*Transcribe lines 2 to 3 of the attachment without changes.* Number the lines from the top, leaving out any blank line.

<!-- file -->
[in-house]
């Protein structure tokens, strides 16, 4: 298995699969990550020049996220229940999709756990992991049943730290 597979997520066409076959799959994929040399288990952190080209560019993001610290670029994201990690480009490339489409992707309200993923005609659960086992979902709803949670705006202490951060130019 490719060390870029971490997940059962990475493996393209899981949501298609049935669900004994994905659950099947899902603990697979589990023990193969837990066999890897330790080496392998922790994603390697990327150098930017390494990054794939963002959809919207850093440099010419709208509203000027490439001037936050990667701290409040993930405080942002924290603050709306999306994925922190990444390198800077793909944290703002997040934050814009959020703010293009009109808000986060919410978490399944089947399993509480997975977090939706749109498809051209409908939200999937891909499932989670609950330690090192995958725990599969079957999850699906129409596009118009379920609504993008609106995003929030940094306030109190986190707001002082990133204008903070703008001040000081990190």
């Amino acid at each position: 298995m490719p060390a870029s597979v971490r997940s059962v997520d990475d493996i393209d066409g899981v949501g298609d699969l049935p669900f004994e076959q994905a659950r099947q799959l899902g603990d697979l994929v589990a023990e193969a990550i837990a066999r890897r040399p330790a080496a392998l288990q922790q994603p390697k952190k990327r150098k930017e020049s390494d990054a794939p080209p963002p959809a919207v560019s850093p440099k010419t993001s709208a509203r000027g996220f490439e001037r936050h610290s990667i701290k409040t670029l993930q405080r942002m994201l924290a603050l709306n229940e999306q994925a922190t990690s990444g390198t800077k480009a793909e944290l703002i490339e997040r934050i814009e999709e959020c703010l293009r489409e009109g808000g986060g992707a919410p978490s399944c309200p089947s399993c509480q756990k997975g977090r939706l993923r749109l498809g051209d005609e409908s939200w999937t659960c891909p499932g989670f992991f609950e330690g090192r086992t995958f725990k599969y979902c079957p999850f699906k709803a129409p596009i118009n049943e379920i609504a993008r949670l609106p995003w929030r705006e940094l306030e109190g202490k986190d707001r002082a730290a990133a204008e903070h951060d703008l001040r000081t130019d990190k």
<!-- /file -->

């Protein structure tokens, strides 16, 4: 298995699969990550020049996220229940999709756990992991049943730290 597979997520066409076959799959994929040399288990952190080209560019993001610290670029994201990690480009490339489409992707309200993923005609659960086992979902709803949670705006202490951060130019 490719060390870029971490997940059962990475493996393209899981949501298609049935669900004994994905659950099947899902603990697979589990023990193969837990066999890897330790080496392998922790994603390697990327150098930017390494990054794939963002959809919207850093440099010419709208509203000027490439001037936050990667701290409040993930405080942002924290603050709306999306994925922190990444390198800077793909944290703002997040934050814009959020703010293009009109808000986060919410978490399944089947399993509480997975977090939706749109498809051209409908939200999937891909499932989670609950330690090192995958725990599969079957999850699906129409596009118009379920609504993008609106995003929030940094306030109190986190707001002082990133204008903070703008001040000081990190």
């Amino acid at each position: 298995m490719p060390a870029s597979v971490r997940s059962v997520d990475d493996i393209d066409g899981v949501g298609d699969l049935p669900f004994e076959q994905a659950r099947q799959l899902g603990d697979l994929v589990a023990e193969a990550i837990a066999r890897r040399p330790a080496a392998l288990q922790q994603p390697k952190k990327r150098k930017e020049s390494d990054a794939p080209p963002p959809a919207v560019s850093p440099k010419t993001s709208a509203r000027g996220f490439e001037r936050h610290s990667i701290k409040t670029l993930q405080r942002m994201l924290a603050l709306n229940e999306q994925a922190t990690s990444g390198t800077k480009a793909e944290l703002i490339e997040r934050i814009e999709e959020c703010l293009r489409e009109g808000g986060g992707a919410p978490s399944c309200p089947s399993c509480q756990k997975g977090r939706l993923r749109l498809g051209d005609e409908s939200w999937t659960c891909p499932g989670f992991f609950e330690g090192r086992t995958f725990k599969y979902c079957p999850f699906k709803a129409p596009i118009n049943e379920i609504a993008r949670l609106p995003w929030r705006e940094l306030e109190g202490k986190d707001r002082a730290a990133a204008e903070h951060d703008l001040r000081t130019d990190k």